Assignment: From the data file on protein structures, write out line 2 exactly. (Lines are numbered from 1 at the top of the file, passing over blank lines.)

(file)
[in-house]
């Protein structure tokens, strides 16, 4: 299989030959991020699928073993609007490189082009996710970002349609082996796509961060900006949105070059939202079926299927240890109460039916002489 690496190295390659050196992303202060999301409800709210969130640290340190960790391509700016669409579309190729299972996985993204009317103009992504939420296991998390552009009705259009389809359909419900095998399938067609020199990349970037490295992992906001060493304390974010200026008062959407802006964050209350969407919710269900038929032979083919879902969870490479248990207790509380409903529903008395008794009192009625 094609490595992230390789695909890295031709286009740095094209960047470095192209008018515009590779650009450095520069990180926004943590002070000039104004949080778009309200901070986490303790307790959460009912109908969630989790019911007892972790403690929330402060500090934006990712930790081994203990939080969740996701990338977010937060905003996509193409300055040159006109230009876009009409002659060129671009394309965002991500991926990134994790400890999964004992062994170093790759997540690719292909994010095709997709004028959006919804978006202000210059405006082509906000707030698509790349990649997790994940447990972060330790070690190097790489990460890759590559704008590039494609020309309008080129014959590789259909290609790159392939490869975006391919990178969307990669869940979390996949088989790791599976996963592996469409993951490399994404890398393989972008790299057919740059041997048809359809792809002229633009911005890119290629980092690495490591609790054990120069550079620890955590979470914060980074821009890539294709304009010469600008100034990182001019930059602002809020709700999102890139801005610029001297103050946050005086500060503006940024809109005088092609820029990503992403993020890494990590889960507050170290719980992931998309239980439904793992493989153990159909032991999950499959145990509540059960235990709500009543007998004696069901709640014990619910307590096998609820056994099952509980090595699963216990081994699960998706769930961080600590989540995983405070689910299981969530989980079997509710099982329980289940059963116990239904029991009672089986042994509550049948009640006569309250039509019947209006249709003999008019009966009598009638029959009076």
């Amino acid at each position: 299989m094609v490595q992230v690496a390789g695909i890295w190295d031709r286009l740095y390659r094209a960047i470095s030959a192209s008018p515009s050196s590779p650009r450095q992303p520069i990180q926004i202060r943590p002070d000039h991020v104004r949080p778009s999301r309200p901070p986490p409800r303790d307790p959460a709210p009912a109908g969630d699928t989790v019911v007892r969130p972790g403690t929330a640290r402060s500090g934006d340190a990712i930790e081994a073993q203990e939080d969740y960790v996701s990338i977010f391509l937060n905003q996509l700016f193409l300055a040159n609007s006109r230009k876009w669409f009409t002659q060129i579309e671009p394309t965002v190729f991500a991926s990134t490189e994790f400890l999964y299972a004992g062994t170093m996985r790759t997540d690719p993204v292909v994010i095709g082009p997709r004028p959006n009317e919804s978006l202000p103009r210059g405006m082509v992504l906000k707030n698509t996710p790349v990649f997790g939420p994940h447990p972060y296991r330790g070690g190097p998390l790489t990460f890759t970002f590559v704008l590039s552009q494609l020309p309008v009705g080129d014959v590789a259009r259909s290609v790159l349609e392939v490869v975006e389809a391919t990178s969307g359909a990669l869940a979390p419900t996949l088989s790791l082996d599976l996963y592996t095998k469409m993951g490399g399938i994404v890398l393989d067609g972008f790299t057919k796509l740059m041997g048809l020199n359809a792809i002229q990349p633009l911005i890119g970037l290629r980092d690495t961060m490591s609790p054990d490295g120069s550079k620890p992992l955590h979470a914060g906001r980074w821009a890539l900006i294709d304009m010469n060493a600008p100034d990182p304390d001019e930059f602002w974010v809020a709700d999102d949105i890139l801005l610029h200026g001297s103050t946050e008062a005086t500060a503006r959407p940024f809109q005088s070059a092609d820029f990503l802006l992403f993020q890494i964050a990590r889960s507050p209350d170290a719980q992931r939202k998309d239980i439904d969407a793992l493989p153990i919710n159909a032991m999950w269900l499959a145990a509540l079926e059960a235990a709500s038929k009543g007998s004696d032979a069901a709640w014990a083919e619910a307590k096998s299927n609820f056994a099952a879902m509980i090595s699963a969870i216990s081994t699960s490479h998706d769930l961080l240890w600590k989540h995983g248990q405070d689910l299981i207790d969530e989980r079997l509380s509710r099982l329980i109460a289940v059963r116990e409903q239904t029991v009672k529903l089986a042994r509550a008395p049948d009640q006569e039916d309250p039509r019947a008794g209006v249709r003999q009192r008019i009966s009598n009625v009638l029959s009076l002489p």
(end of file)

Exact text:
């Protein structure tokens, strides 16, 4: 299989030959991020699928073993609007490189082009996710970002349609082996796509961060900006949105070059939202079926299927240890109460039916002489 690496190295390659050196992303202060999301409800709210969130640290340190960790391509700016669409579309190729299972996985993204009317103009992504939420296991998390552009009705259009389809359909419900095998399938067609020199990349970037490295992992906001060493304390974010200026008062959407802006964050209350969407919710269900038929032979083919879902969870490479248990207790509380409903529903008395008794009192009625 094609490595992230390789695909890295031709286009740095094209960047470095192209008018515009590779650009450095520069990180926004943590002070000039104004949080778009309200901070986490303790307790959460009912109908969630989790019911007892972790403690929330402060500090934006990712930790081994203990939080969740996701990338977010937060905003996509193409300055040159006109230009876009009409002659060129671009394309965002991500991926990134994790400890999964004992062994170093790759997540690719292909994010095709997709004028959006919804978006202000210059405006082509906000707030698509790349990649997790994940447990972060330790070690190097790489990460890759590559704008590039494609020309309008080129014959590789259909290609790159392939490869975006391919990178969307990669869940979390996949088989790791599976996963592996469409993951490399994404890398393989972008790299057919740059041997048809359809792809002229633009911005890119290629980092690495490591609790054990120069550079620890955590979470914060980074821009890539294709304009010469600008100034990182001019930059602002809020709700999102890139801005610029001297103050946050005086500060503006940024809109005088092609820029990503992403993020890494990590889960507050170290719980992931998309239980439904793992493989153990159909032991999950499959145990509540059960235990709500009543007998004696069901709640014990619910307590096998609820056994099952509980090595699963216990081994699960998706769930961080600590989540995983405070689910299981969530989980079997509710099982329980289940059963116990239904029991009672089986042994509550049948009640006569309250039509019947209006249709003999008019009966009598009638029959009076």